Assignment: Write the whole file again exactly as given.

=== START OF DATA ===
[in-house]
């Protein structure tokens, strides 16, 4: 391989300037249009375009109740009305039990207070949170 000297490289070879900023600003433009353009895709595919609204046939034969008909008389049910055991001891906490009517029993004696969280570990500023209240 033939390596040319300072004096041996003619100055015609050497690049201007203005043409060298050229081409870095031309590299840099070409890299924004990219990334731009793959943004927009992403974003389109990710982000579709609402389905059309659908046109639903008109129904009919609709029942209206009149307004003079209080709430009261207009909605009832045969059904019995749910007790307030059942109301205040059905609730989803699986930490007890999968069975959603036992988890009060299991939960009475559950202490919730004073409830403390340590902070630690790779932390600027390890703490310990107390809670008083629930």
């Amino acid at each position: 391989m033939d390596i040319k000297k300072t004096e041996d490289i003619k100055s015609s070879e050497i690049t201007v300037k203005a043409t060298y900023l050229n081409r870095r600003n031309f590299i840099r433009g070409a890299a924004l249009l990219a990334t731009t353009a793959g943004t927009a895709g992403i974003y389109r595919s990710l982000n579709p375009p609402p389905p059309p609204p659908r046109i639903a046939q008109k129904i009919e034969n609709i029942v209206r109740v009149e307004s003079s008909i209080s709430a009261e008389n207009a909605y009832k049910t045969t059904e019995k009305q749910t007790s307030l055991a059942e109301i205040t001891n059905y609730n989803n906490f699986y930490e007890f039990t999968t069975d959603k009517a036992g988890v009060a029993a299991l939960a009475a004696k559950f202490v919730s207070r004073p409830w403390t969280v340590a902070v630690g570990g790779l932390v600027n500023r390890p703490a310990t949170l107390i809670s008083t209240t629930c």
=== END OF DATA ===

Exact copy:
[in-house]
């Protein structure tokens, strides 16, 4: 391989300037249009375009109740009305039990207070949170 000297490289070879900023600003433009353009895709595919609204046939034969008909008389049910055991001891906490009517029993004696969280570990500023209240 033939390596040319300072004096041996003619100055015609050497690049201007203005043409060298050229081409870095031309590299840099070409890299924004990219990334731009793959943004927009992403974003389109990710982000579709609402389905059309659908046109639903008109129904009919609709029942209206009149307004003079209080709430009261207009909605009832045969059904019995749910007790307030059942109301205040059905609730989803699986930490007890999968069975959603036992988890009060299991939960009475559950202490919730004073409830403390340590902070630690790779932390600027390890703490310990107390809670008083629930």
């Amino acid at each position: 391989m033939d390596i040319k000297k300072t004096e041996d490289i003619k100055s015609s070879e050497i690049t201007v300037k203005a043409t060298y900023l050229n081409r870095r600003n031309f590299i840099r433009g070409a890299a924004l249009l990219a990334t731009t353009a793959g943004t927009a895709g992403i974003y389109r595919s990710l982000n579709p375009p609402p389905p059309p609204p659908r046109i639903a046939q008109k129904i009919e034969n609709i029942v209206r109740v009149e307004s003079s008909i209080s709430a009261e008389n207009a909605y009832k049910t045969t059904e019995k009305q749910t007790s307030l055991a059942e109301i205040t001891n059905y609730n989803n906490f699986y930490e007890f039990t999968t069975d959603k009517a036992g988890v009060a029993a299991l939960a009475a004696k559950f202490v919730s207070r004073p409830w403390t969280v340590a902070v630690g570990g790779l932390v600027n500023r390890p703490a310990t949170l107390i809670s008083t209240t629930c």